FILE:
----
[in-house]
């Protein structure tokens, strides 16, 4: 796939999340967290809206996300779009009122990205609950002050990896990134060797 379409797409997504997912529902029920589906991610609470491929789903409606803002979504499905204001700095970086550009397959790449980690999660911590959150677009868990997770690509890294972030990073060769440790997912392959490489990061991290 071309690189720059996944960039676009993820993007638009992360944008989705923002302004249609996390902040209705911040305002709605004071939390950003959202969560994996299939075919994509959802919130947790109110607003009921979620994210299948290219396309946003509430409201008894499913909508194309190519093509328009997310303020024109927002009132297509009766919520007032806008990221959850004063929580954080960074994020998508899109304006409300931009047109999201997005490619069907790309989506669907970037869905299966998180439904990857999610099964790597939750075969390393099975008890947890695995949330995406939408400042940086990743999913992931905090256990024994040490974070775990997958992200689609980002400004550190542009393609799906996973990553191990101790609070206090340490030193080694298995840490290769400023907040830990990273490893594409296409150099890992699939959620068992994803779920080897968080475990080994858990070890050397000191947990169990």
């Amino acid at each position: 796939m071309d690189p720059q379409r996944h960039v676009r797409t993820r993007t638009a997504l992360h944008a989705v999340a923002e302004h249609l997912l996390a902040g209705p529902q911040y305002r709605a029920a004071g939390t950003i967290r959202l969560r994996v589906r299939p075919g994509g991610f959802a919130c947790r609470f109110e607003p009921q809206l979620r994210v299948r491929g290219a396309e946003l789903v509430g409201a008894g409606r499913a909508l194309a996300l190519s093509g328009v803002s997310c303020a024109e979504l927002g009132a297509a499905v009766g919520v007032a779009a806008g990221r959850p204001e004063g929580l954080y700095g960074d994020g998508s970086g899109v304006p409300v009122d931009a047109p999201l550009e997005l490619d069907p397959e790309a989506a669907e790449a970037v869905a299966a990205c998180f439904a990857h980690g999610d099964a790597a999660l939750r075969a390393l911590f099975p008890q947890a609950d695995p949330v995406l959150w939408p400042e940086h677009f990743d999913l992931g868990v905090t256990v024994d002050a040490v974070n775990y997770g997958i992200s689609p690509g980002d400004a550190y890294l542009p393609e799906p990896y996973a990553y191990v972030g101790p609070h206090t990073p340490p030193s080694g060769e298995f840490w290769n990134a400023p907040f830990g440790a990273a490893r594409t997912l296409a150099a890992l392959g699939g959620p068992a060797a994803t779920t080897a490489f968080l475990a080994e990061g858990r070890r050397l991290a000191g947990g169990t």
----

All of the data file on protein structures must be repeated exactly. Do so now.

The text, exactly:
[in-house]
């Protein structure tokens, strides 16, 4: 796939999340967290809206996300779009009122990205609950002050990896990134060797 379409797409997504997912529902029920589906991610609470491929789903409606803002979504499905204001700095970086550009397959790449980690999660911590959150677009868990997770690509890294972030990073060769440790997912392959490489990061991290 071309690189720059996944960039676009993820993007638009992360944008989705923002302004249609996390902040209705911040305002709605004071939390950003959202969560994996299939075919994509959802919130947790109110607003009921979620994210299948290219396309946003509430409201008894499913909508194309190519093509328009997310303020024109927002009132297509009766919520007032806008990221959850004063929580954080960074994020998508899109304006409300931009047109999201997005490619069907790309989506669907970037869905299966998180439904990857999610099964790597939750075969390393099975008890947890695995949330995406939408400042940086990743999913992931905090256990024994040490974070775990997958992200689609980002400004550190542009393609799906996973990553191990101790609070206090340490030193080694298995840490290769400023907040830990990273490893594409296409150099890992699939959620068992994803779920080897968080475990080994858990070890050397000191947990169990």
């Amino acid at each position: 796939m071309d690189p720059q379409r996944h960039v676009r797409t993820r993007t638009a997504l992360h944008a989705v999340a923002e302004h249609l997912l996390a902040g209705p529902q911040y305002r709605a029920a004071g939390t950003i967290r959202l969560r994996v589906r299939p075919g994509g991610f959802a919130c947790r609470f109110e607003p009921q809206l979620r994210v299948r491929g290219a396309e946003l789903v509430g409201a008894g409606r499913a909508l194309a996300l190519s093509g328009v803002s997310c303020a024109e979504l927002g009132a297509a499905v009766g919520v007032a779009a806008g990221r959850p204001e004063g929580l954080y700095g960074d994020g998508s970086g899109v304006p409300v009122d931009a047109p999201l550009e997005l490619d069907p397959e790309a989506a669907e790449a970037v869905a299966a990205c998180f439904a990857h980690g999610d099964a790597a999660l939750r075969a390393l911590f099975p008890q947890a609950d695995p949330v995406l959150w939408p400042e940086h677009f990743d999913l992931g868990v905090t256990v024994d002050a040490v974070n775990y997770g997958i992200s689609p690509g980002d400004a550190y890294l542009p393609e799906p990896y996973a990553y191990v972030g101790p609070h206090t990073p340490p030193s080694g060769e298995f840490w290769n990134a400023p907040f830990g440790a990273a490893r594409t997912l296409a150099a890992l392959g699939g959620p068992a060797a994803t779920t080897a490489f968080l475990a080994e990061g858990r070890r050397l991290a000191g947990g169990t």